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Utah Department of Commerce warns of Sandy charity scams in wake of superstorm

Published: Friday, Nov. 2 2012 4:54 p.m. MDT

Contractor Rob Miller walks between houses that were heavily damaged by surge from Superstorm Sandy on Long Beach Island, N.J., Friday, Nov. 2, 2012. Sandy, the storm that made landfall Monday, caused multiple fatalities, halted mass transit and cut power to more than 6 million homes and businesses. (AP Photo/Patrick Semansky)

Patrick Semansky, AP

SALT LAKE CITY — The Utah Division of Consumer Protection is warning people to properly vet charitable organizations before sending financial support in the wake of Hurricane Sandy.

The agency has learned from security organization Symantec that spam attacks with subject lines containing "hurricane sandy," "coast sandy," and "sandy superstorm" have begun flooding email inboxes since Oct. 29.

Additionally, online security experts are predicting that phishing scams and malware infested sites will look to profit from fake news reports, email links to dramatic video and photos from Sandy, as well as online jobs or financial opportunities that use the recent superstorm as a bait to draw consumers online.

"Consumers should remember that in the event of an emergency, a charity's first priority is to help victims, not solicit donations," said Francine Giani, executive director of the Utah Department of Commerce. "Don't let an unknown person or group pressure you into donating over the phone, through email or via a text on your smart phone before you have checked them out."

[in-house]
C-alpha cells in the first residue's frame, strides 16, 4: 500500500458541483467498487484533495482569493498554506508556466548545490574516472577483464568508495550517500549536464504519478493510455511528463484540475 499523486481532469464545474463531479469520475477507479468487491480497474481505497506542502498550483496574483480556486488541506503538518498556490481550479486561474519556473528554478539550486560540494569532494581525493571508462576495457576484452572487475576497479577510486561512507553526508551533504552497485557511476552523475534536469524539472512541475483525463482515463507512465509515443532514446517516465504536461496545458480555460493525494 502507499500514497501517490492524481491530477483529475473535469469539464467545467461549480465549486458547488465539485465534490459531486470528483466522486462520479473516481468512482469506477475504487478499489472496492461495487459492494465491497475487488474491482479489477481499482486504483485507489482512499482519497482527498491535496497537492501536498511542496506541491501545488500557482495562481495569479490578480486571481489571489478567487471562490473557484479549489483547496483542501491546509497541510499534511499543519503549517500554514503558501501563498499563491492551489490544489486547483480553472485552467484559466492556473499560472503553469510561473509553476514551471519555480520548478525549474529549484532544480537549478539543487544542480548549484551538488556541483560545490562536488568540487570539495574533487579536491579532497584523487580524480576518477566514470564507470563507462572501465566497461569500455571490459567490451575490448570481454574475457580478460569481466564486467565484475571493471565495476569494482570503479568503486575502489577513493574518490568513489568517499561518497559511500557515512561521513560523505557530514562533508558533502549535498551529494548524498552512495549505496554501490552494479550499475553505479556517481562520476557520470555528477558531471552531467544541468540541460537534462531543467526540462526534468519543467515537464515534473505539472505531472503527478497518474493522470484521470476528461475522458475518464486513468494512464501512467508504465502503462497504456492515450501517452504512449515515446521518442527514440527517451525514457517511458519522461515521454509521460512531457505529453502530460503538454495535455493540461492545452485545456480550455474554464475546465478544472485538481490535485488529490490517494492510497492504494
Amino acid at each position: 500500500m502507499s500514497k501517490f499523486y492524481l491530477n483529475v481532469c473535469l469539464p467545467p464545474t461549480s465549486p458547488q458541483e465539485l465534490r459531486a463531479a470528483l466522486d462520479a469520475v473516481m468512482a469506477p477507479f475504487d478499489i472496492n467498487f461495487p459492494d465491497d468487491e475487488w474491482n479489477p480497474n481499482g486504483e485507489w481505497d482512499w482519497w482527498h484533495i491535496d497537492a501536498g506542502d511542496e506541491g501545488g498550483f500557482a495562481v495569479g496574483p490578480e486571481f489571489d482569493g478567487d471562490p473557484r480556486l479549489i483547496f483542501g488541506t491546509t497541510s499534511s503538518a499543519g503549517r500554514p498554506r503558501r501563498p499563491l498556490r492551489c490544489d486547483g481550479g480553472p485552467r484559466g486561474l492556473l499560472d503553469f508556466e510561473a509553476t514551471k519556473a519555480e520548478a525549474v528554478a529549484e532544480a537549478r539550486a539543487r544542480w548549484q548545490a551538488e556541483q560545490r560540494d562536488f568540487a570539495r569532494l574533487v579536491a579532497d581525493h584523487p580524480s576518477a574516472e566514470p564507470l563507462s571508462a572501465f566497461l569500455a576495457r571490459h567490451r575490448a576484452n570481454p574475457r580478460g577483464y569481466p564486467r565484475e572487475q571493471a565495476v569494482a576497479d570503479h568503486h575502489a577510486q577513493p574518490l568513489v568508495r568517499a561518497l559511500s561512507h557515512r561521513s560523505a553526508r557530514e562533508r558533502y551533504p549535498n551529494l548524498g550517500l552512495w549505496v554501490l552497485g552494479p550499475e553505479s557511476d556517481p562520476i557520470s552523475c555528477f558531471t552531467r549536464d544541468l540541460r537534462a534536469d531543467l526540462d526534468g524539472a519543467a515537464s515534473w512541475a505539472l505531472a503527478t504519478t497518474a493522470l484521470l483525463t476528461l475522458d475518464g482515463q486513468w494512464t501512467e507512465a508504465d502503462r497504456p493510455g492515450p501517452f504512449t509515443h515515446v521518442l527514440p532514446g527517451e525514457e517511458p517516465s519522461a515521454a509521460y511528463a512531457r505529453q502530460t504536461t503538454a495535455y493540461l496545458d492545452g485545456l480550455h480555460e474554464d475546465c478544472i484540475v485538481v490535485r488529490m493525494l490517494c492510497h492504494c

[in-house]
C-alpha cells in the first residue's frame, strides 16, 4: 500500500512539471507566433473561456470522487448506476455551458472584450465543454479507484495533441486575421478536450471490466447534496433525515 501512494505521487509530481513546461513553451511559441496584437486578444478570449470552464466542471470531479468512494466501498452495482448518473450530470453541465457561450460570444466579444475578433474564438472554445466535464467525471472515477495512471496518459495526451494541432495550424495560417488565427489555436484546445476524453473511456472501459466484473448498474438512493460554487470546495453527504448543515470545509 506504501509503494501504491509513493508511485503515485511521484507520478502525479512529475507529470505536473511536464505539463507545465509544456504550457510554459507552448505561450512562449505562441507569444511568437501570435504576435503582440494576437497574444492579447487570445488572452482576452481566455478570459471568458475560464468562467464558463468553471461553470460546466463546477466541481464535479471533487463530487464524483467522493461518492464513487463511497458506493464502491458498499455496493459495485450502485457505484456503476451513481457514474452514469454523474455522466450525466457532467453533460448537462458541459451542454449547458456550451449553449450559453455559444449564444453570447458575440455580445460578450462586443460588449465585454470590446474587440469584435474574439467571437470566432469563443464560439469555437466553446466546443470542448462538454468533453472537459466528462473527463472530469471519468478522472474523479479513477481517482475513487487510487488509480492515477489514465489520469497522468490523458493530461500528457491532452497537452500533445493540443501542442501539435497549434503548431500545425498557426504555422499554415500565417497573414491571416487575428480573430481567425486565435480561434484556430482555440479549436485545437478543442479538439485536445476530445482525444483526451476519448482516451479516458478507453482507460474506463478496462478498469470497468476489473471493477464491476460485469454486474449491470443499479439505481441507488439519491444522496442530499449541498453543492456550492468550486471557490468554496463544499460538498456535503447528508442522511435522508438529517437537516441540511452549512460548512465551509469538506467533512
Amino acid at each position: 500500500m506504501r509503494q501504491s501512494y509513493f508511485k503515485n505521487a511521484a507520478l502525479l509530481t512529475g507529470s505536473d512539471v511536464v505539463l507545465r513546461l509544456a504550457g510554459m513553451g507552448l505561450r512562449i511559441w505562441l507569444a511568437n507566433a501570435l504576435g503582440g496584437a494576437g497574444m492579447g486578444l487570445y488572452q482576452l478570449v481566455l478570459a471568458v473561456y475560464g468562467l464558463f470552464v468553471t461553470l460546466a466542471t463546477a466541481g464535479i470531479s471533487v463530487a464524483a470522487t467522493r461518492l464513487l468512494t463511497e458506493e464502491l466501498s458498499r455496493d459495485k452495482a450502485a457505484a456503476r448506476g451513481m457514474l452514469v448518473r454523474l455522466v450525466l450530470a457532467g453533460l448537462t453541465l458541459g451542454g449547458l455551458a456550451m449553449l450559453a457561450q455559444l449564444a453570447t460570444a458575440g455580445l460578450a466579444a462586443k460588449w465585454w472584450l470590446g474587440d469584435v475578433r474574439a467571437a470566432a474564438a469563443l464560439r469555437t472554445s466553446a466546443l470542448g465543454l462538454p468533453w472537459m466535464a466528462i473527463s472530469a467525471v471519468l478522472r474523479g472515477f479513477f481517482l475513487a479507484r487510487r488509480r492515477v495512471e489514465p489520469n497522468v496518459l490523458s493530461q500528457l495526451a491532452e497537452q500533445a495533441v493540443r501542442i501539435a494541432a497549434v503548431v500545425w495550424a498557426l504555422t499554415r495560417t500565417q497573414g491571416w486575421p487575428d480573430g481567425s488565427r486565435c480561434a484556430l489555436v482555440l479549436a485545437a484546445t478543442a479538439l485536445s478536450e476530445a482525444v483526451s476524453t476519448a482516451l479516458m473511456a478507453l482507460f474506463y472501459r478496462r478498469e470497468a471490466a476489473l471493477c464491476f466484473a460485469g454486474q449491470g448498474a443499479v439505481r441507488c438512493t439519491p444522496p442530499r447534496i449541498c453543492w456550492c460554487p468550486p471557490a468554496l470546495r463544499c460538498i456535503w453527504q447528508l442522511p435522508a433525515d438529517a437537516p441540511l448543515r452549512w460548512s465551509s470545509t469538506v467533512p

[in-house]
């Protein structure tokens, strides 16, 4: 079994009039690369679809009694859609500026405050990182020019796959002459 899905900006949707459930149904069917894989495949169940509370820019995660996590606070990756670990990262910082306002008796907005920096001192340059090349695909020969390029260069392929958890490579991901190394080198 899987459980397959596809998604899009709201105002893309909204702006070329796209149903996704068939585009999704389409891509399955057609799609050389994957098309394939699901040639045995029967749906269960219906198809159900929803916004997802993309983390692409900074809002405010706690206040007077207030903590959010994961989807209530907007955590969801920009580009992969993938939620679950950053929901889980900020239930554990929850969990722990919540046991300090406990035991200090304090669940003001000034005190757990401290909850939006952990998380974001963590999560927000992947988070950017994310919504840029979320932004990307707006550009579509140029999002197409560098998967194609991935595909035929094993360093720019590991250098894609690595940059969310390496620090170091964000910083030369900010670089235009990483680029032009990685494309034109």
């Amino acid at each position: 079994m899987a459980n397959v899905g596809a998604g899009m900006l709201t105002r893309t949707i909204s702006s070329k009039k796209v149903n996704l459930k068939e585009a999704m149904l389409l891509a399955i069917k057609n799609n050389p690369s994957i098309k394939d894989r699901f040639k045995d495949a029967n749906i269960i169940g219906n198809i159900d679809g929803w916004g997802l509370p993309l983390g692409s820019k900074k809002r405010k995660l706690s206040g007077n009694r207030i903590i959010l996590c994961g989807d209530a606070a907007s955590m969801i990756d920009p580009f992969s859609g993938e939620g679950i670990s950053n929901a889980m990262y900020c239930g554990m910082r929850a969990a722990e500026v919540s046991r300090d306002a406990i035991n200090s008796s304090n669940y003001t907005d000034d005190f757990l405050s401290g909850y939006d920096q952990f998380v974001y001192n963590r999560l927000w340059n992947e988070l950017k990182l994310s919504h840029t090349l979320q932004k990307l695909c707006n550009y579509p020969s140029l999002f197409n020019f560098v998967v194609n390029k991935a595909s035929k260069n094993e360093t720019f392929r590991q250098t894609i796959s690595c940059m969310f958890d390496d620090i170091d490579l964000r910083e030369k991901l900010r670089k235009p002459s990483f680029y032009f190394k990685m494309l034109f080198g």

It just takes a few minutes to make sure your generous donation goes to those who have good intentions to help those in need, Giani added.

Tips for charitable donations

• Donate to charities with a track record and a history. Charities that spring up overnight may disappear just as quickly.

• If you have any doubt about whether you've made a pledge or contribution, check your records. If you can't remember making the donation or pledge, resist the pressure to give.

• Investigate an organization before donating. Some phony charities use names and logos that look or sound like those of respected, legitimate organizations.

• Do not send or give cash donations. For security and tax record purposes, it is best to pay by check made payable to the charity.

• Ask for a receipt showing the amount of your contribution.

• Be wary of promises of guaranteed sweepstakes winnings in exchange for a contribution. You never have to give a donation to be eligible to win a sweepstakes.

• Call the Utah Division of Consumer Protection at 801-530-6601 to see whether the charity or fundraising organization is registered in Utah or visit www.consumerprotection.utah.gov.

Source: Utah Division of Consumer Protection

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